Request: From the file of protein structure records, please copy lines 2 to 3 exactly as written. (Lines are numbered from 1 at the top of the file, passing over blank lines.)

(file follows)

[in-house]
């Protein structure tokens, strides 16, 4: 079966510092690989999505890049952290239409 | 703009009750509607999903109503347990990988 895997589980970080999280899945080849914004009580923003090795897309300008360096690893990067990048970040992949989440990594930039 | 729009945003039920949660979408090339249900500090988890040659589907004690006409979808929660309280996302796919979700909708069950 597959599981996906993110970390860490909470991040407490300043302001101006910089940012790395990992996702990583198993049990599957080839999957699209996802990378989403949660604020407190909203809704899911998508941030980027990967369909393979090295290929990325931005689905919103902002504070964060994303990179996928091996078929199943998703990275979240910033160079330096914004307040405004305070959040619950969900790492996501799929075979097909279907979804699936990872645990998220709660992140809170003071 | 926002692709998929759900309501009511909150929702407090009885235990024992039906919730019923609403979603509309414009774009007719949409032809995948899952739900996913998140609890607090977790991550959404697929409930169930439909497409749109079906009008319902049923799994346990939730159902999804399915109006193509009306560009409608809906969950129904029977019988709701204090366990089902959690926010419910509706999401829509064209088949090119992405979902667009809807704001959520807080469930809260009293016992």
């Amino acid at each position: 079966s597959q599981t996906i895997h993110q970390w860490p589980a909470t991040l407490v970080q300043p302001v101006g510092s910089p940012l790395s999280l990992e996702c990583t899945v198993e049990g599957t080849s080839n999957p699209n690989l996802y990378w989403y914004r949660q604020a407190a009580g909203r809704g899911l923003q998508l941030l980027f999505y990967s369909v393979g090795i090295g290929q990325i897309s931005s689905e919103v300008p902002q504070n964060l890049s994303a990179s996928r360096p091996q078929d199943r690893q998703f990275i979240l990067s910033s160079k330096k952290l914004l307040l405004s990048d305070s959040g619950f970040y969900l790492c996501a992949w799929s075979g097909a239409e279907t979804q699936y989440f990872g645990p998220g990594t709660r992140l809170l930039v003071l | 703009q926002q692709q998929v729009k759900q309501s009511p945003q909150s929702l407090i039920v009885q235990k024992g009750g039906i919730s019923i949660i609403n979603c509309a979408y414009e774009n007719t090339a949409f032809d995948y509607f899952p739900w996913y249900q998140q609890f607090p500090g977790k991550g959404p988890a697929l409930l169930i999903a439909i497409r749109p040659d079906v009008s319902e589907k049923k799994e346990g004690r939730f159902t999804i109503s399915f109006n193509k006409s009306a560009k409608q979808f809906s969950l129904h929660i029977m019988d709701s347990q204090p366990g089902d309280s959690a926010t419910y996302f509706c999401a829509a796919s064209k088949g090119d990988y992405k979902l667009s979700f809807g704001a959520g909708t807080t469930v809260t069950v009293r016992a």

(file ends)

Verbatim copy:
């Protein structure tokens, strides 16, 4: 079966510092690989999505890049952290239409 | 703009009750509607999903109503347990990988 895997589980970080999280899945080849914004009580923003090795897309300008360096690893990067990048970040992949989440990594930039 | 729009945003039920949660979408090339249900500090988890040659589907004690006409979808929660309280996302796919979700909708069950 597959599981996906993110970390860490909470991040407490300043302001101006910089940012790395990992996702990583198993049990599957080839999957699209996802990378989403949660604020407190909203809704899911998508941030980027990967369909393979090295290929990325931005689905919103902002504070964060994303990179996928091996078929199943998703990275979240910033160079330096914004307040405004305070959040619950969900790492996501799929075979097909279907979804699936990872645990998220709660992140809170003071 | 926002692709998929759900309501009511909150929702407090009885235990024992039906919730019923609403979603509309414009774009007719949409032809995948899952739900996913998140609890607090977790991550959404697929409930169930439909497409749109079906009008319902049923799994346990939730159902999804399915109006193509009306560009409608809906969950129904029977019988709701204090366990089902959690926010419910509706999401829509064209088949090119992405979902667009809807704001959520807080469930809260009293016992």
């Amino acid at each position: 079966s597959q599981t996906i895997h993110q970390w860490p589980a909470t991040l407490v970080q300043p302001v101006g510092s910089p940012l790395s999280l990992e996702c990583t899945v198993e049990g599957t080849s080839n999957p699209n690989l996802y990378w989403y914004r949660q604020a407190a009580g909203r809704g899911l923003q998508l941030l980027f999505y990967s369909v393979g090795i090295g290929q990325i897309s931005s689905e919103v300008p902002q504070n964060l890049s994303a990179s996928r360096p091996q078929d199943r690893q998703f990275i979240l990067s910033s160079k330096k952290l914004l307040l405004s990048d305070s959040g619950f970040y969900l790492c996501a992949w799929s075979g097909a239409e279907t979804q699936y989440f990872g645990p998220g990594t709660r992140l809170l930039v003071l | 703009q926002q692709q998929v729009k759900q309501s009511p945003q909150s929702l407090i039920v009885q235990k024992g009750g039906i919730s019923i949660i609403n979603c509309a979408y414009e774009n007719t090339a949409f032809d995948y509607f899952p739900w996913y249900q998140q609890f607090p500090g977790k991550g959404p988890a697929l409930l169930i999903a439909i497409r749109p040659d079906v009008s319902e589907k049923k799994e346990g004690r939730f159902t999804i109503s399915f109006n193509k006409s009306a560009k409608q979808f809906s969950l129904h929660i029977m019988d709701s347990q204090p366990g089902d309280s959690a926010t419910y996302f509706c999401a829509a796919s064209k088949g090119d990988y992405k979902l667009s979700f809807g704001a959520g909708t807080t469930v809260t069950v009293r016992a």